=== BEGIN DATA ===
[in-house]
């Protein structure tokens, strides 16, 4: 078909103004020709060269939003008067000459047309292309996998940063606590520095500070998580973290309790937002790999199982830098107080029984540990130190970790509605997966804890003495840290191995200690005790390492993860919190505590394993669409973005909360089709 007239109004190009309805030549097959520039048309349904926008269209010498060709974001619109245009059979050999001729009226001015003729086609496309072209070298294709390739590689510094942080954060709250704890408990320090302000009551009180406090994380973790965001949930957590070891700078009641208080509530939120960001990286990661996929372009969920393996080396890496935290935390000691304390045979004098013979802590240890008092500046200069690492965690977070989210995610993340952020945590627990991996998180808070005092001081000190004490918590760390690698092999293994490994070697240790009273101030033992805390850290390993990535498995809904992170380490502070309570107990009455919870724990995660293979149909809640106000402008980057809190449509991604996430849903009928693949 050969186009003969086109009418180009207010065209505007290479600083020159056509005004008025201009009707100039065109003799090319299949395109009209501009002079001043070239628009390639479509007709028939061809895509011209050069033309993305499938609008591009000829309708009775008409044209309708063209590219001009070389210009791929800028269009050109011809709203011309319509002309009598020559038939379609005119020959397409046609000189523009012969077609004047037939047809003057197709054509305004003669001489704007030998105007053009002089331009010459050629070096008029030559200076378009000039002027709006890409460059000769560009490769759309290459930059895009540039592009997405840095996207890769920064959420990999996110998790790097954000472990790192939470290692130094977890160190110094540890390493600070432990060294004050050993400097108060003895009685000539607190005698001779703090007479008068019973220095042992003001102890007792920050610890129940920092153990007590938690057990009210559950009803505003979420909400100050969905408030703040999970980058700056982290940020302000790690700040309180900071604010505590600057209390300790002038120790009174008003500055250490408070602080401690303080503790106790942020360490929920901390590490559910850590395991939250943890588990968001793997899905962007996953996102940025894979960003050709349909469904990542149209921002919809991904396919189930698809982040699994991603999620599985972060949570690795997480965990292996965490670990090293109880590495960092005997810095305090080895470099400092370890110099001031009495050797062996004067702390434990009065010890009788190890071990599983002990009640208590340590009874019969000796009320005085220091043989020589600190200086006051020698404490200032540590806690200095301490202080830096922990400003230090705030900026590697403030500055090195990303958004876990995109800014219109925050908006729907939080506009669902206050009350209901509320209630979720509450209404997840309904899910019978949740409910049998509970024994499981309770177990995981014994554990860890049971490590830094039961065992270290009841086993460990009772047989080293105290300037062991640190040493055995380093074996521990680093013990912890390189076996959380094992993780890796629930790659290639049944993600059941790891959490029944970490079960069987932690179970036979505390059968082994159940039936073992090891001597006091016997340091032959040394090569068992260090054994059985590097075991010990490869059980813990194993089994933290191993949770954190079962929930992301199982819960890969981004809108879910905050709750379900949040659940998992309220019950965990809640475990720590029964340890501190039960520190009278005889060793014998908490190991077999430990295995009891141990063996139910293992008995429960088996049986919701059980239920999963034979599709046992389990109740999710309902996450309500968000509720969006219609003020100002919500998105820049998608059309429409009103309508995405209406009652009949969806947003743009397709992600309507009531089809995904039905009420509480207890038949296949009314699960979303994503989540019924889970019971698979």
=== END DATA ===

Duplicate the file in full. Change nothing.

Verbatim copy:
[in-house]
């Protein structure tokens, strides 16, 4: 078909103004020709060269939003008067000459047309292309996998940063606590520095500070998580973290309790937002790999199982830098107080029984540990130190970790509605997966804890003495840290191995200690005790390492993860919190505590394993669409973005909360089709 007239109004190009309805030549097959520039048309349904926008269209010498060709974001619109245009059979050999001729009226001015003729086609496309072209070298294709390739590689510094942080954060709250704890408990320090302000009551009180406090994380973790965001949930957590070891700078009641208080509530939120960001990286990661996929372009969920393996080396890496935290935390000691304390045979004098013979802590240890008092500046200069690492965690977070989210995610993340952020945590627990991996998180808070005092001081000190004490918590760390690698092999293994490994070697240790009273101030033992805390850290390993990535498995809904992170380490502070309570107990009455919870724990995660293979149909809640106000402008980057809190449509991604996430849903009928693949 050969186009003969086109009418180009207010065209505007290479600083020159056509005004008025201009009707100039065109003799090319299949395109009209501009002079001043070239628009390639479509007709028939061809895509011209050069033309993305499938609008591009000829309708009775008409044209309708063209590219001009070389210009791929800028269009050109011809709203011309319509002309009598020559038939379609005119020959397409046609000189523009012969077609004047037939047809003057197709054509305004003669001489704007030998105007053009002089331009010459050629070096008029030559200076378009000039002027709006890409460059000769560009490769759309290459930059895009540039592009997405840095996207890769920064959420990999996110998790790097954000472990790192939470290692130094977890160190110094540890390493600070432990060294004050050993400097108060003895009685000539607190005698001779703090007479008068019973220095042992003001102890007792920050610890129940920092153990007590938690057990009210559950009803505003979420909400100050969905408030703040999970980058700056982290940020302000790690700040309180900071604010505590600057209390300790002038120790009174008003500055250490408070602080401690303080503790106790942020360490929920901390590490559910850590395991939250943890588990968001793997899905962007996953996102940025894979960003050709349909469904990542149209921002919809991904396919189930698809982040699994991603999620599985972060949570690795997480965990292996965490670990090293109880590495960092005997810095305090080895470099400092370890110099001031009495050797062996004067702390434990009065010890009788190890071990599983002990009640208590340590009874019969000796009320005085220091043989020589600190200086006051020698404490200032540590806690200095301490202080830096922990400003230090705030900026590697403030500055090195990303958004876990995109800014219109925050908006729907939080506009669902206050009350209901509320209630979720509450209404997840309904899910019978949740409910049998509970024994499981309770177990995981014994554990860890049971490590830094039961065992270290009841086993460990009772047989080293105290300037062991640190040493055995380093074996521990680093013990912890390189076996959380094992993780890796629930790659290639049944993600059941790891959490029944970490079960069987932690179970036979505390059968082994159940039936073992090891001597006091016997340091032959040394090569068992260090054994059985590097075991010990490869059980813990194993089994933290191993949770954190079962929930992301199982819960890969981004809108879910905050709750379900949040659940998992309220019950965990809640475990720590029964340890501190039960520190009278005889060793014998908490190991077999430990295995009891141990063996139910293992008995429960088996049986919701059980239920999963034979599709046992389990109740999710309902996450309500968000509720969006219609003020100002919500998105820049998608059309429409009103309508995405209406009652009949969806947003743009397709992600309507009531089809995904039905009420509480207890038949296949009314699960979303994503989540019924889970019971698979």